On Twitter, hashtags are claimed by whoever uses them them most often and uses them the loudest. Occasionally, an established hashtag gets a new audience with a very different meaning and usually that new audience isn't aware of the prior history of the hashtag. Since, there is no directory or site where you can buy or claim a hashtag as your own, hashtags are basically a messy democracy, but it works...mostly.
For some background, in 2009, hospice and palliative care professionals started to really engage on Twitter. By 2010 had emerged as the hashtag of choice. was initially tired but the stream was filled with techies talking about HP computers. Being an inclusive field respectful of all disciplines, it was kind of hard to accept , but it caught on with a weekly tweetchat and major annual hospice and palliative med/care conferences.
Fast forward to 2015. Twitter is a much more crowded place and hashtags are often put on tweets without looking at who may also be talking on that channel. Now a lot of people may use once or twice and then never again, so many of these examples below are prety rare and don't crowd out the hospice and palliative care content.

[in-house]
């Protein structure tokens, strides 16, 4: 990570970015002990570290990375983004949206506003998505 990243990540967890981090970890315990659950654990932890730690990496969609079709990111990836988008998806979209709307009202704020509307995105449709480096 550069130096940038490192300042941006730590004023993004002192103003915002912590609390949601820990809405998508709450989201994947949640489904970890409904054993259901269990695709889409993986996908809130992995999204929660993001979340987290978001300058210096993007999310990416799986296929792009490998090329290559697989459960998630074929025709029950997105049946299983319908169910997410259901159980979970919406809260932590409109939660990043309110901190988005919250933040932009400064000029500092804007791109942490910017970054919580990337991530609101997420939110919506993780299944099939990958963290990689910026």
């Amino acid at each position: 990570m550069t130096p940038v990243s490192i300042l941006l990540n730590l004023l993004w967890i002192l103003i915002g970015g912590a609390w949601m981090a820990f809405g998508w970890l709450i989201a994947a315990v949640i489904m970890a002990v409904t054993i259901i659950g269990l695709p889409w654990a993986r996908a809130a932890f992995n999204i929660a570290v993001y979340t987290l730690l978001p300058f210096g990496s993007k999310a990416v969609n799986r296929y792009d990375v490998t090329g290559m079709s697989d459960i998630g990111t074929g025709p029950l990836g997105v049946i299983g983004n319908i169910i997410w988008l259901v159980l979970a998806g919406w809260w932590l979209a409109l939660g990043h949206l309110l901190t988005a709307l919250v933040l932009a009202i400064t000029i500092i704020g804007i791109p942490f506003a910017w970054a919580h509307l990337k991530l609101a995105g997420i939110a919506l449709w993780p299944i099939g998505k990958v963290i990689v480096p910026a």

We have had people from Portugal use since it seemed to be popular in a song title.
We have seen Americans use as a motivational phrase.
We have seen Koreans use in a birthday greeting to Sunny.
Hadise, a Turkish pop star, used for a while.
is also occasionally used by a builder in Hawaii.
And of course, we cannot forget your Harry Potter Marathons .
All of these uses of were very transient, and hospice and palliative med/care content continued being 99% of the stream for . A nice side effect is that some of these other tribes of interest may learn about hospice and palliative med/care too!
But in early 2015, I noticed that someone was starting to use fairly frequently. It was Taz, the former professional wrestler. He had a strong presence on Twitter already (over 300k followers!!) and he was beginning a new podcast in 2015 called "Human Podcast Machine."
I started to do a little research. This wasn't a one-off like some of our previous experiences. I could see from the title of the podcast that it was likely he was planning to use going forward. And his fans love him!
A wrestling celebrity with a big following and passionate fans!? I was a bit nervous that , this relatively small but important tribe I had helped build up over six years was going to be knocked out with one swift kick to the solar plexus. And all of this was happening two days before our big annual meeting. Thankfully, we were using a different hashtag (), but still...I worried.